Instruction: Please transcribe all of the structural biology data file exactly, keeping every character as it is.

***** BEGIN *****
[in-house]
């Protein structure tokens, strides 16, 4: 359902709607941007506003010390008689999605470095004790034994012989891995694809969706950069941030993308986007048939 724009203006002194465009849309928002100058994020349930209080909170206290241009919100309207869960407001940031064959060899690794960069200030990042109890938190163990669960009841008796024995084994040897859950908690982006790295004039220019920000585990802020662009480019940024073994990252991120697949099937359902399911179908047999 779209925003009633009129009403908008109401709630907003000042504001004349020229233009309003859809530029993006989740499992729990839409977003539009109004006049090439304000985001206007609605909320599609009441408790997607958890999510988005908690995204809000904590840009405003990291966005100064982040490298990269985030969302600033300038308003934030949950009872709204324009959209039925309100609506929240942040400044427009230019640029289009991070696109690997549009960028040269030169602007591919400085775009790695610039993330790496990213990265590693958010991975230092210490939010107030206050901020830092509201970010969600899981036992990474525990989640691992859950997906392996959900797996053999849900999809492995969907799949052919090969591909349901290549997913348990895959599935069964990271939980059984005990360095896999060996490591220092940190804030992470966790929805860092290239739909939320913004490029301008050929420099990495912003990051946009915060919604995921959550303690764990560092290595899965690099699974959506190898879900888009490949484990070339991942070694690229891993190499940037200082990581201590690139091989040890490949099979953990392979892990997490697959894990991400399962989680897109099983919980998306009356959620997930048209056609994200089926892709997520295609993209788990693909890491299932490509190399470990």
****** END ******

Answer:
[in-house]
């Protein structure tokens, strides 16, 4: 359902709607941007506003010390008689999605470095004790034994012989891995694809969706950069941030993308986007048939 724009203006002194465009849309928002100058994020349930209080909170206290241009919100309207869960407001940031064959060899690794960069200030990042109890938190163990669960009841008796024995084994040897859950908690982006790295004039220019920000585990802020662009480019940024073994990252991120697949099937359902399911179908047999 779209925003009633009129009403908008109401709630907003000042504001004349020229233009309003859809530029993006989740499992729990839409977003539009109004006049090439304000985001206007609605909320599609009441408790997607958890999510988005908690995204809000904590840009405003990291966005100064982040490298990269985030969302600033300038308003934030949950009872709204324009959209039925309100609506929240942040400044427009230019640029289009991070696109690997549009960028040269030169602007591919400085775009790695610039993330790496990213990265590693958010991975230092210490939010107030206050901020830092509201970010969600899981036992990474525990989640691992859950997906392996959900797996053999849900999809492995969907799949052919090969591909349901290549997913348990895959599935069964990271939980059984005990360095896999060996490591220092940190804030992470966790929805860092290239739909939320913004490029301008050929420099990495912003990051946009915060919604995921959550303690764990560092290595899965690099699974959506190898879900888009490949484990070339991942070694690229891993190499940037200082990581201590690139091989040890490949099979953990392979892990997490697959894990991400399962989680897109099983919980998306009356959620997930048209056609994200089926892709997520295609993209788990693909890491299932490509190399470990």